South Africa has some 'splainin' to do

MORRIS DALLA COSTA, QMI Agency

, Last Updated: 5:10 PM ET

JOHANNESBURG Ė It is 16 days into the 2010 World Cup adventure and some things have become self-evident.

The first is that the people of South Africa are marvelous, friendly individuals who will go out of their way to help you if they can.

The second thing is there are a whack of things you see that you donít understand and probably will never be properly explained.

And if you do get an explanation, it might change depending on who you talk to or what part of the country you are in.

Letís start with this Ė if you drive, you need to know about the robots. Thatís what South Africans call traffic lights.

Why?

No one is quite sure. Some say itís because the lights were the first form of robotic equipment in South Africa. The other explanation is that the lights took the place of the traffic police and since the lights didnít move, they became robots.

One other thing about robots: they are more of a guide than a hard and fast rule. When there is no traffic, especially at night, red means slow down. You donít stop because that makes you harder to hit.

And if you happen to be driving and see a rather large grass fire, donít panic.

Grass fires appear indigenous to South Africa. You can find them anywhere grass grows.

No one seems very bothered by it. You drive along, see a wall of flame, ignore everything that you would normally make you scream, and continue through the smoke and ash.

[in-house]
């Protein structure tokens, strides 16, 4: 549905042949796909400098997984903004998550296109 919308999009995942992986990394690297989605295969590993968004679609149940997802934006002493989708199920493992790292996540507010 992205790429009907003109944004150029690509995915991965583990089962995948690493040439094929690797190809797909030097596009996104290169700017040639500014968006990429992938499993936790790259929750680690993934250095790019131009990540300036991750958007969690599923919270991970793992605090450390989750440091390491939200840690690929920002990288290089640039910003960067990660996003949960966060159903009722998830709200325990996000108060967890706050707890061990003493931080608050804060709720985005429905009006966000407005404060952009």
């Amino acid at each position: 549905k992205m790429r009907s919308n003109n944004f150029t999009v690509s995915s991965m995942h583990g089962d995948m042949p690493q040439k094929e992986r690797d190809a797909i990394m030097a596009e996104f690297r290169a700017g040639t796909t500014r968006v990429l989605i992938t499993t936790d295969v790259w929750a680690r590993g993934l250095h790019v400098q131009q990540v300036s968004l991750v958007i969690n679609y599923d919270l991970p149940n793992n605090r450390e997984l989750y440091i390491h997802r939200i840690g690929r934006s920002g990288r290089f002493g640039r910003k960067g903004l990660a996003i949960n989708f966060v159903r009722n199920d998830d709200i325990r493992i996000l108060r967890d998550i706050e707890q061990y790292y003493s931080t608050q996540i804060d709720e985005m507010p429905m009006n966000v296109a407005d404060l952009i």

The fires are somewhat disconcerting, though, when you are traveling along a highway and walls of flames are five feet from the asphalt, 20 feet from telephone poles and 100 feet from businesses.

ďWe do it for safety purposes, otherwise the grass continues to grow and then when it burns itís really dangerous,Ē said one South African. ďWhen it burns, the new grass grows. Itís perfectly safe.Ē

One night, on a return journey from the city of Nelspruit (about four hours from Johannesburg), eight grass fires were burning. None was watching over the fire.

As for the drivers, what would probably cause a 10-kilometre backup in North America didnít merit a backward glance.

Soweto, the famous township in Johannesburg, proved eye-popping. People walking along the street hold up four fingers pointing outward, two to the left, maybe one straight down.

It is the traditional method of hailing minibuses, which are really minicabs. Each signal indicates a location the resident wants to go. If the minibus is going to that location, it stops to pick up the traveler.

Interesting, except that minibus business is so lucrative violence is on the increase as gangs seek to gain control of the big profit maker.

(By the way, the middle-finger signal remains the same in any country.)

Cities should actually adopt the parking system used in the suburbs of major cities.

Each street has a parking person who wears a green vest. The PPWP (parking person without personality) points you to where you can park. Itís obvious these parking aficionados know where everyone is and what they are doing because they park you in driveways, in front of driveways and on sidewalks.

No idea how they get the job. Some people say they are hired by businesses in the area for safety purposes, some of them simply take up the business of parking cars on their own.

The parkers watch your car in your absence. When you come out you pay, youíll fork over two to five rand . . . about 60 cents.

Itís been quite the education over the last 16 days. With another 19 to go, we may eventually find out whoís starting those fires.


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